7. Changes in technology and in the scale and scope of data sharing demand reconsideration of current policy frameworks related to privacy and security

Rich, integrated, multifactorial datasets linking people’s genomic, clinical, and environmental/lifestyle data are inherently susceptible to re-identification, even when de-identified according to current standards. This concern will only intensify as better infrastructure solutions enable disparate data and tissue resources and large datasets, in general, to become linked [12]. In keeping with a commitment to transparency, educating participants and the public about the potential for re-identification—without exaggerating the level of risk or losing sight of the benefits of data sharing—is important. Few things could destroy participants’ trust in the MIC more quickly and completely than unforeseen data breaches and re-identification. While re-identification risks cannot be eliminated, their likelihood can be reduced by: (1) requiring more complete accountings of disclosures and downstream uses of data in de-identified forms, (2) developing laws and regulations that distinguish benign uses of re-identification from nefarious ones, and (3) implementing stronger sanctions and enforcement mechanisms for data misuse [13]. Finally, there are indications that individuals differ in their degree of concern about privacy, and in how they view trade-offs between risk and benefit in the context of data sharing to facilitate research and improvements in public health [14, 15]. These differences may justify the use of data-sharing models that give participants more control over the level of risk they are willing to incur [1518].

8. Distinguishing data ownership from data access and control is critical. Notions of unitary, exclusive property rights to data run counter to building the MIC

Individuals may believe they alone “own” their healthcare and related personal data; however, exclusive ownership that is typically, and often inaccurately, associated with land and physical objects is especially misplaced in the context of the MIC, where multiple copies of data exist in multiple places. The legal status of this information is not entirely clear. In the USA, courts and legislatures have rejected individuals’ exclusive ownership claims to both biospecimens [1921] and data [6]. Nonetheless, individuals do have recognized rights and interests related to health and genomic data. For example, individuals have a right under the HIPAA Privacy Rule to access and retain copies of their health data. However, since they do not exclusively own those data, they cannot prevent care delivery institutions from retaining copies of the data as they are legally obligated to do so in order to have a proper record of each patient’s care. In addition, the concept of exclusive ownership is in direct tension with the notion of a commons and is antithetical to the goals of the MIC. Governance structures in the MIC should focus on these non-mutually exclusive rights and interests, as well as legal and moral concepts such as trusted, custodial, and fiduciary relationships.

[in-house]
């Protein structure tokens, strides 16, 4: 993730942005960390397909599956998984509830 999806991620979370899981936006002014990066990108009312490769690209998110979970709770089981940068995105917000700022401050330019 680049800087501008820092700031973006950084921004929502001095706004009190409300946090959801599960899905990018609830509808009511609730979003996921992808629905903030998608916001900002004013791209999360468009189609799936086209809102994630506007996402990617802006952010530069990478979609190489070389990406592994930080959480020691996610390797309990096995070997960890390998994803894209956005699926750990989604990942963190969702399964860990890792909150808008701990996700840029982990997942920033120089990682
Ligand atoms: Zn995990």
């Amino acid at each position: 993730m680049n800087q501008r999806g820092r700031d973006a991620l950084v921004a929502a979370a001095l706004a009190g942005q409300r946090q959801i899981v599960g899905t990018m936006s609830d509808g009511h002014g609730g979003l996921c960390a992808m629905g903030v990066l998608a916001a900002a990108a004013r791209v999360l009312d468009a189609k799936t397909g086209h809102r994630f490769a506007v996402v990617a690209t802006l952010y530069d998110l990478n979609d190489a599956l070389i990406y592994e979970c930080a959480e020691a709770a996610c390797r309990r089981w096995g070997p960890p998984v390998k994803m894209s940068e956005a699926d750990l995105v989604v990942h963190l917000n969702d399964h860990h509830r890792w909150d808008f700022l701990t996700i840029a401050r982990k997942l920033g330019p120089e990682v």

Conclusions

Progress in biomedical research and movement toward a learning health system that can fully take advantage of precision medicine will depend on building a robust MIC. The challenges are many and substantial. We propose eight principles that, if built into data-sharing infrastructure and practices, can improve prospects for developing a trusted MIC. While there is a moral obligation to use the data and a duty toward the people who are contributing the data, the moral imperative alone is insufficient to make data sharing successful and sustainable. There must be standard approaches to policy and governance of data initiatives in the MIC ecosystem (principle 1) that bring together data from diverse individuals (principle 2). It is essential that participants reside at the center of the MIC (principle 3), under-represented populations are engaged (principle 4), and there is investment in efforts beyond informed consent to build and sustain trust (principle 5). Finally, legal, regulatory, and technical barriers and enablers for data sharing must also be considered and updated (principles 6–8).

These eight core principles provide a framework for advancing the policy response to data-sharing opportunities and challenges. If these principles are followed, the resulting MIC can promote broader data use (for both clinical applications and the advancement of research interests), be more inclusive and result in more diverse participation, and accrue more benefits and avoid informational harms to participants. Adoption of these principles by stakeholders will increase the likelihood that the MIC ecosystem will fulfill the promise of precision medicine.

Abbreviations

HIPAA: 

Health Insurance Portability and Accountability Act

MIC: 

Medical information commons

Declarations

Acknowledgements